Design is also very important in both. I feel it works best to build the whole thing up from the most general, biggest blocks, getting all those parts, the large masses in a painting, or the big beats and acts in a script, in balance and working before you get to specifics and the little details.  If the thing isn’t working in mass, you’ll have an awful time trying to fix it by changing the details.

So much of the work for both is done in your head. You spend most of the time trying to envision what your creation will look like finished, making choices toward what you imagine the final product will be, but never really knowing what it will be until the end.  It’s the not until you lay in those last few highlights and dark accents in a painting that you can finally see what it is.  It’s your last few small moves that end up having the biggest effect. Like the power of the last few strokes in a painting, a lot of times it’s those last little tweaks in a script that can cast a tone over the whole movie, or make a character’ s motivation in all the rest of the scenes make sense.

The process of revision is definitely different. Oil painting is more linear. Revisions are harder to make, because to repaint a detail and make it hang together, I feel like I pretty much have to repaint the whole area it resides in. Screenwriting is more flexible, you can change any part at any time and save as many versions as you want, but a screenplay is also so much harder to see as a whole than a painting. You have to take a few hours to read the whole script start to finish again before you can tell what your changes have done.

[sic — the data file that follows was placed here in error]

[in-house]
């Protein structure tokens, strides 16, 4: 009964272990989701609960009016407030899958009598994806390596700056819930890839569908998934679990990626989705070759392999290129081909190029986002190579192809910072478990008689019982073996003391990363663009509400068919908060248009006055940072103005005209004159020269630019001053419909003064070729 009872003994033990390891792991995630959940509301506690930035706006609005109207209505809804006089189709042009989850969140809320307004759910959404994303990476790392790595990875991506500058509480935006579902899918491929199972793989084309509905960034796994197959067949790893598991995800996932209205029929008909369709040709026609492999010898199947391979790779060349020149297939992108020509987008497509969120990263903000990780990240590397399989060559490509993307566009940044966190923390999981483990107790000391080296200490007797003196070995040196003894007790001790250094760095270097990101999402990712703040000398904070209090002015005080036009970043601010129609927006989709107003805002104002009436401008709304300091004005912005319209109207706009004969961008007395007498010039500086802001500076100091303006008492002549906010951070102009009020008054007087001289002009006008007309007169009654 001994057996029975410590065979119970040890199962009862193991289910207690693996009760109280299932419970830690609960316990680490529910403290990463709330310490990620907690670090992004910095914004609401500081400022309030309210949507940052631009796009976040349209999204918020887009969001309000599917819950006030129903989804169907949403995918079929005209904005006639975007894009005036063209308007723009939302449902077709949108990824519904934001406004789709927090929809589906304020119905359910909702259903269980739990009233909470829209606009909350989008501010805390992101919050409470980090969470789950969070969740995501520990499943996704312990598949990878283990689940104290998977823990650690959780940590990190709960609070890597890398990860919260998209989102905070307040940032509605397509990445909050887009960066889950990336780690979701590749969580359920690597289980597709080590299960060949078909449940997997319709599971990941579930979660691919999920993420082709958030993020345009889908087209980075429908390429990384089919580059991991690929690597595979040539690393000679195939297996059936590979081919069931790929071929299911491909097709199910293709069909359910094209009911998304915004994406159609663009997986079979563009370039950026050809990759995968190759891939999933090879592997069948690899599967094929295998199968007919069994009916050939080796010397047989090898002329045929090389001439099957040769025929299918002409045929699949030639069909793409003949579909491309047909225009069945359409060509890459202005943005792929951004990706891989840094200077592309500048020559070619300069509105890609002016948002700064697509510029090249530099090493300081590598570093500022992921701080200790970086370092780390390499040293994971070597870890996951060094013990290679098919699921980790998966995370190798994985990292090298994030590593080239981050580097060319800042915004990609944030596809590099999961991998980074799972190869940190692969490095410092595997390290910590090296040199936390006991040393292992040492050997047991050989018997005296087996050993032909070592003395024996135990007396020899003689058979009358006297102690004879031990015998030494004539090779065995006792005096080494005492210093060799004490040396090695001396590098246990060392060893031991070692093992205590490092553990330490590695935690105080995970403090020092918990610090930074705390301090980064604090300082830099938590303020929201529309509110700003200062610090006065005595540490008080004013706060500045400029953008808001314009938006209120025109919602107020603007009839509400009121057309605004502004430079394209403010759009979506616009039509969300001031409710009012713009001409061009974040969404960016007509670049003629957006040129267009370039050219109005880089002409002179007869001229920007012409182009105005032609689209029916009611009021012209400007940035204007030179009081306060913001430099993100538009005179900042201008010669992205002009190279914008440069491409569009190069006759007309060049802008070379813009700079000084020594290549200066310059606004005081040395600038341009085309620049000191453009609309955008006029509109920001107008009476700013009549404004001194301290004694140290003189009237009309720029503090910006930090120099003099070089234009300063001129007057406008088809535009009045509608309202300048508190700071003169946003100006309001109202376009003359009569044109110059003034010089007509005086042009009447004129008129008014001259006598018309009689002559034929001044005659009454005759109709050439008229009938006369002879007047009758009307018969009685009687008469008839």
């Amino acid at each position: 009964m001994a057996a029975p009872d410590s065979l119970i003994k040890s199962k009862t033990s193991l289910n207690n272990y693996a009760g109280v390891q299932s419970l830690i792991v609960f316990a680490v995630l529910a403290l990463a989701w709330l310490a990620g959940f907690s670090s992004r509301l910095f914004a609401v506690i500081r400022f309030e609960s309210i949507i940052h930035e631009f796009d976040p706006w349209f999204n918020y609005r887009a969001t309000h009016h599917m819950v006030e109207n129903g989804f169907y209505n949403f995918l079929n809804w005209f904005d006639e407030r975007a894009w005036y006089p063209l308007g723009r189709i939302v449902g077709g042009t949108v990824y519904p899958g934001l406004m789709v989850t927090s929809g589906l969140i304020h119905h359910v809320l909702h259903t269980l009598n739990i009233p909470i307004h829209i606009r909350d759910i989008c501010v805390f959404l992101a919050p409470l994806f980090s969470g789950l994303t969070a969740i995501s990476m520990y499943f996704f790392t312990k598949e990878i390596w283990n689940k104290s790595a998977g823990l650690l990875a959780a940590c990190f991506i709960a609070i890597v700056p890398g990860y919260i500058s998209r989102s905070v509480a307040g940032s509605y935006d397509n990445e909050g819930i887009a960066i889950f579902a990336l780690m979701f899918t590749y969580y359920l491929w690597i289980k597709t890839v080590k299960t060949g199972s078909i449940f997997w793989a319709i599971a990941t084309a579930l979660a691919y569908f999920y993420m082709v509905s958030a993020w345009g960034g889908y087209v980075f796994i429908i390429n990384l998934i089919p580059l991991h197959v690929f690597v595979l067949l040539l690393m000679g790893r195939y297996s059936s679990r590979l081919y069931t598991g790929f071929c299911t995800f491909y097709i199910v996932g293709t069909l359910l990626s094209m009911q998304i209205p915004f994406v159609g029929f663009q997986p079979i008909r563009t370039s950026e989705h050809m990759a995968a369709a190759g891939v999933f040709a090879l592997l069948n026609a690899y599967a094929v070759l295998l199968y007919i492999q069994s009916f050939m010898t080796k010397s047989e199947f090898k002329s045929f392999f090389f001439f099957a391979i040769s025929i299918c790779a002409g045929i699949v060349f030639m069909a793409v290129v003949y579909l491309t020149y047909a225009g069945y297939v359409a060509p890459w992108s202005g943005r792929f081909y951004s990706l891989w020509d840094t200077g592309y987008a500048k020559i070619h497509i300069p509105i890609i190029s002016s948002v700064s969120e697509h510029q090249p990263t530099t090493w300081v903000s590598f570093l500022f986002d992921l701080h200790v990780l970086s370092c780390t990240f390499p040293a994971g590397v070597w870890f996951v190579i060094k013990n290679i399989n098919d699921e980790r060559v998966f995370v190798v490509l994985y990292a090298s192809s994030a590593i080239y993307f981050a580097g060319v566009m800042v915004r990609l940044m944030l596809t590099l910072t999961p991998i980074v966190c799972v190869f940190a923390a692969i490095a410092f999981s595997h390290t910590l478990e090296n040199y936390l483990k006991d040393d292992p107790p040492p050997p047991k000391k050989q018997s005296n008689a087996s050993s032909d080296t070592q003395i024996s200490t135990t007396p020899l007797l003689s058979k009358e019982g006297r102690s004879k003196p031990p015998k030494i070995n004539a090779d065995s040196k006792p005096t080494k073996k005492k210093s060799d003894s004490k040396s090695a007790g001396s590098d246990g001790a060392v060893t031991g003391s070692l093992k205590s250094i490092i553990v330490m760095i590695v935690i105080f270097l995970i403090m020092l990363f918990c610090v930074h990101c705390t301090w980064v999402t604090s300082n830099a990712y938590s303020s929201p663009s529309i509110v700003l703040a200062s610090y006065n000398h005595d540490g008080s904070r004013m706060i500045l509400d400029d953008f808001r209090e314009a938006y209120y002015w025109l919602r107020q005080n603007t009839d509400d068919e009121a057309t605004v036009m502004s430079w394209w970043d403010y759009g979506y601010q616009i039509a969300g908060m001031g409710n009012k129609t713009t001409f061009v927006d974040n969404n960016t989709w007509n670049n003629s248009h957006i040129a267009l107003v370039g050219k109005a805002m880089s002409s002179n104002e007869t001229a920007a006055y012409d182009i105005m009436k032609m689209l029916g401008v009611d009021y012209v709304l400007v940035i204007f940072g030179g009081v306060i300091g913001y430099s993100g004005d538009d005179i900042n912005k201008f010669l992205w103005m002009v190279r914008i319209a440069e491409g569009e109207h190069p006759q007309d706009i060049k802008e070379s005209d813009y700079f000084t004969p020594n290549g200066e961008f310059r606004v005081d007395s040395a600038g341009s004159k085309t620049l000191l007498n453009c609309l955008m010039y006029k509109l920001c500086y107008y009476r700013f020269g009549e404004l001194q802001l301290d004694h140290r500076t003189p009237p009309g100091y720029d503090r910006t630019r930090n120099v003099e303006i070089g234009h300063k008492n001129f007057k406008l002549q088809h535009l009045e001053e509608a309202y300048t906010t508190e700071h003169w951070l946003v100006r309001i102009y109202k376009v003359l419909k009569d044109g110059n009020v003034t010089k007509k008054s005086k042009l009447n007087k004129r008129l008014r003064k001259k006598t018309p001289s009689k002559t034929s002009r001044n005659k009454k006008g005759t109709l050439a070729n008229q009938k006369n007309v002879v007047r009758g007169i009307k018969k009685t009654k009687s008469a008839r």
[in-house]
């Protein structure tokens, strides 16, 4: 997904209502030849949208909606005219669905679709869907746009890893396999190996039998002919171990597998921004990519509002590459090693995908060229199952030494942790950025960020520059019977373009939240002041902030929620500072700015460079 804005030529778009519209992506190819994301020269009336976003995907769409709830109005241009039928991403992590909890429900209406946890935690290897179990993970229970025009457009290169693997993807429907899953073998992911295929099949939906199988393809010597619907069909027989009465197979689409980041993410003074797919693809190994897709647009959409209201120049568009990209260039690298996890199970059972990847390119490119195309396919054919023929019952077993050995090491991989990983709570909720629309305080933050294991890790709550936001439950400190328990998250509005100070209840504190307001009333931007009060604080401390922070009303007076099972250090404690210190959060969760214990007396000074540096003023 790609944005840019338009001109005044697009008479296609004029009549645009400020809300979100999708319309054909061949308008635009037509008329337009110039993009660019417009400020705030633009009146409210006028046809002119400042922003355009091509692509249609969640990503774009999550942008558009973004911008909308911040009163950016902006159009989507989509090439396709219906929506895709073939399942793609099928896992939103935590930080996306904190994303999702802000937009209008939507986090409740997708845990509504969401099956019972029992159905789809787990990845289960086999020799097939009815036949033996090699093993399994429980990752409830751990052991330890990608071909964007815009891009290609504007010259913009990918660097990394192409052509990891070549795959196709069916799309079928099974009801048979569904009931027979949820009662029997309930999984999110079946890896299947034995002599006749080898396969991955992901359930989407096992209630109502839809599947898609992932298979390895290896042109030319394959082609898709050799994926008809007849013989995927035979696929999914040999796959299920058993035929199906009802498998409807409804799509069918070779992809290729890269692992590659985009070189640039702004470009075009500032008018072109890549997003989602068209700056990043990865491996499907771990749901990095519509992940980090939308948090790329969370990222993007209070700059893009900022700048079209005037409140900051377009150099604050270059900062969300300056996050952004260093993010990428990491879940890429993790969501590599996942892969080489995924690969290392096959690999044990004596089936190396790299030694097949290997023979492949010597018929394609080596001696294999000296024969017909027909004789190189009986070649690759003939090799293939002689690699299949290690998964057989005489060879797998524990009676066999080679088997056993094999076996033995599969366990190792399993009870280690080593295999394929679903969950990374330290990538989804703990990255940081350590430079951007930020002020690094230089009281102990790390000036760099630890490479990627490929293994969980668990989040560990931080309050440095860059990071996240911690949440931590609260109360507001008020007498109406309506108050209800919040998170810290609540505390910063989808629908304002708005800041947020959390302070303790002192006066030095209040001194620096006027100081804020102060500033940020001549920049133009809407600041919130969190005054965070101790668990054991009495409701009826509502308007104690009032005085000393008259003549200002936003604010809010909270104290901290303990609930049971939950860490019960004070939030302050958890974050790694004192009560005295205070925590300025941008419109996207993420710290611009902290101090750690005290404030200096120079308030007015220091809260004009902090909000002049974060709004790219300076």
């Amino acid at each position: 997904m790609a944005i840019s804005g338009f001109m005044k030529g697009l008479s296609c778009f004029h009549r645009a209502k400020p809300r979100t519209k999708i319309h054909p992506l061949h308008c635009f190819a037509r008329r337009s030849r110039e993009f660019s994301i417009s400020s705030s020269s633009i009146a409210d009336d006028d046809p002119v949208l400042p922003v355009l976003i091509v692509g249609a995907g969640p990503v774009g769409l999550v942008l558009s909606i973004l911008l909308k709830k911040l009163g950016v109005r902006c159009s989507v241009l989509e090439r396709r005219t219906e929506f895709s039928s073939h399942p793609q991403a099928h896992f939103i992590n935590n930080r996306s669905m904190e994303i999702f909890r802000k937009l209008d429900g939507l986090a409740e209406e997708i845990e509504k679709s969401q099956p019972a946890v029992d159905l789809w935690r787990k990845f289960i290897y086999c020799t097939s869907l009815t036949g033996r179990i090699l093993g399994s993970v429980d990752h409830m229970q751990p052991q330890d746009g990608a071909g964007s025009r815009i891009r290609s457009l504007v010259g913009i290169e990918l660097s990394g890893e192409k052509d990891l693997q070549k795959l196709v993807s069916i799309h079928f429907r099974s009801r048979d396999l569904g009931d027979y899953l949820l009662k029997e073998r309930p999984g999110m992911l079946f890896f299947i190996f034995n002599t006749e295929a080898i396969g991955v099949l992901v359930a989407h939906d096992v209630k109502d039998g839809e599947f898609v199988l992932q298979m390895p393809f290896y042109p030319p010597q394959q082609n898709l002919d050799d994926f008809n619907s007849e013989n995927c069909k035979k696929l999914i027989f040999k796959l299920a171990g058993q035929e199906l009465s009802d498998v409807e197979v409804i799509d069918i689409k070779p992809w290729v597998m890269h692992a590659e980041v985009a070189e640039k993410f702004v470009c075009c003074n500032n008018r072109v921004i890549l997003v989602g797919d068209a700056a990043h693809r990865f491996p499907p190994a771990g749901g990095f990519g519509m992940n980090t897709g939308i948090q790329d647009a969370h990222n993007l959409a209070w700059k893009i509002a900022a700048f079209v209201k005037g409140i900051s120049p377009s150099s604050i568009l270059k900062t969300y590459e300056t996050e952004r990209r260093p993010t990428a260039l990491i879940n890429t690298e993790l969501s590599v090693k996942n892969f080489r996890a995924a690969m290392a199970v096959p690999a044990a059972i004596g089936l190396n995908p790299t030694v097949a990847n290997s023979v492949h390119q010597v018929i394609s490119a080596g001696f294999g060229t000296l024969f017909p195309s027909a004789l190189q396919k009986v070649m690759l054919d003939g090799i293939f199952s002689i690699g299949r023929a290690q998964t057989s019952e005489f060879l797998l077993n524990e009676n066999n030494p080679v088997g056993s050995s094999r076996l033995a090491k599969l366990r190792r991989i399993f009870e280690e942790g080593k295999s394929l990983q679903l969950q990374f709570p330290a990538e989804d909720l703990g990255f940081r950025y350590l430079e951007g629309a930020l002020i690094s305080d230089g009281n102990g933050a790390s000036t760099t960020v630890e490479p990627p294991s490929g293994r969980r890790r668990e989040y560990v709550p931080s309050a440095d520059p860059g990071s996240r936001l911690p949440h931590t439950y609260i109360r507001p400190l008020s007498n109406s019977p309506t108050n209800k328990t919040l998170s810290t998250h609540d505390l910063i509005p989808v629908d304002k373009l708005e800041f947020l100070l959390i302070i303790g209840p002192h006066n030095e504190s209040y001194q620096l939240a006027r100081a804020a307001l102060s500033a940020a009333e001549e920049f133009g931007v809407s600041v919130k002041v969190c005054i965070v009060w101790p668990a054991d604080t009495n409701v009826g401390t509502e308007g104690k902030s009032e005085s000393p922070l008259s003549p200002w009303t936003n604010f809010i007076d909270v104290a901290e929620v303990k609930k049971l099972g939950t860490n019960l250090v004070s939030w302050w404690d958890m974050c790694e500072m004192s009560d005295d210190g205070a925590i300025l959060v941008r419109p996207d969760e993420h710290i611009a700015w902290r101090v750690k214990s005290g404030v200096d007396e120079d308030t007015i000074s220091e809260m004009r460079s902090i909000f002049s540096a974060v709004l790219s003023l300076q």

The difference between them is most noticeable to me in the day-to-day craft. Painting is me sitting alone in my studio hunched over a canvas, and writing is me joking around with my writing partner in my living room. Its hard for me to imagine writing much else other than comedy, the process is just too painful and exhausting without a lot of jokes and laughter to lighten it up.  In the end though, a finished script is just a blueprint for something to be carried out in another medium, and a painting is its own finished product. So a painting gives me more control, and is a more beautiful final product than a script, but it’s definitely not as funny.

Rumpus: Where do you want to take your painting? Is there anything you’d like to achieve that you haven’t yet, any risks you’d like to take?

face-detailVoorhies: I want to do more portraits. I like that, in a portrait, I know exactly what the purpose of the painting is: to make something that looks and feels like this person. I like how clear-cut that is. The audience for portraits is usually small, pretty much just the subject and their friends, but it can be satisfying because they really care about the subject. They bring a lot of feeling to the table when they see the final work. I like that. The task of getting a feel for a person and then trying to get that feel across in a single painting is always a challenge; but if you nail it, it feels great. Plus, I love painting faces.

Outside of portraits, I’m painting these small, moody night landscapes now, from around my neighborhood. They grew naturally out of the walks that I like to take at night. I’d like for most of my paintings to come about organically. So these days, I’m trying not to think too much about my future direction. The more I try to predetermine what my paintings should or could be in my head, the more I end up getting stuck. I just want to enjoy the process more, and trust that the rest will take care of itself.

www.thomasvoorhies.com

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Julie Greicius was Art Editor for The Rumpus when it launched in January 2009. One year later, she became Senior Literary Editor, and later, Senior Features Editor. Julie also co-edited the first book published by The Rumpus, Rumpus Women, Vol. 1, featuring personal essays and illustration from twenty kick-ass contributors. Her writing been featured on The Rumpus, Midnight Breakfast, Stanford Medicine Magazine, and BuzzFeed, as well as in the anthology The 27th Mile. She lives in California and is a member of The Rumpus Advisory Board. More from this author →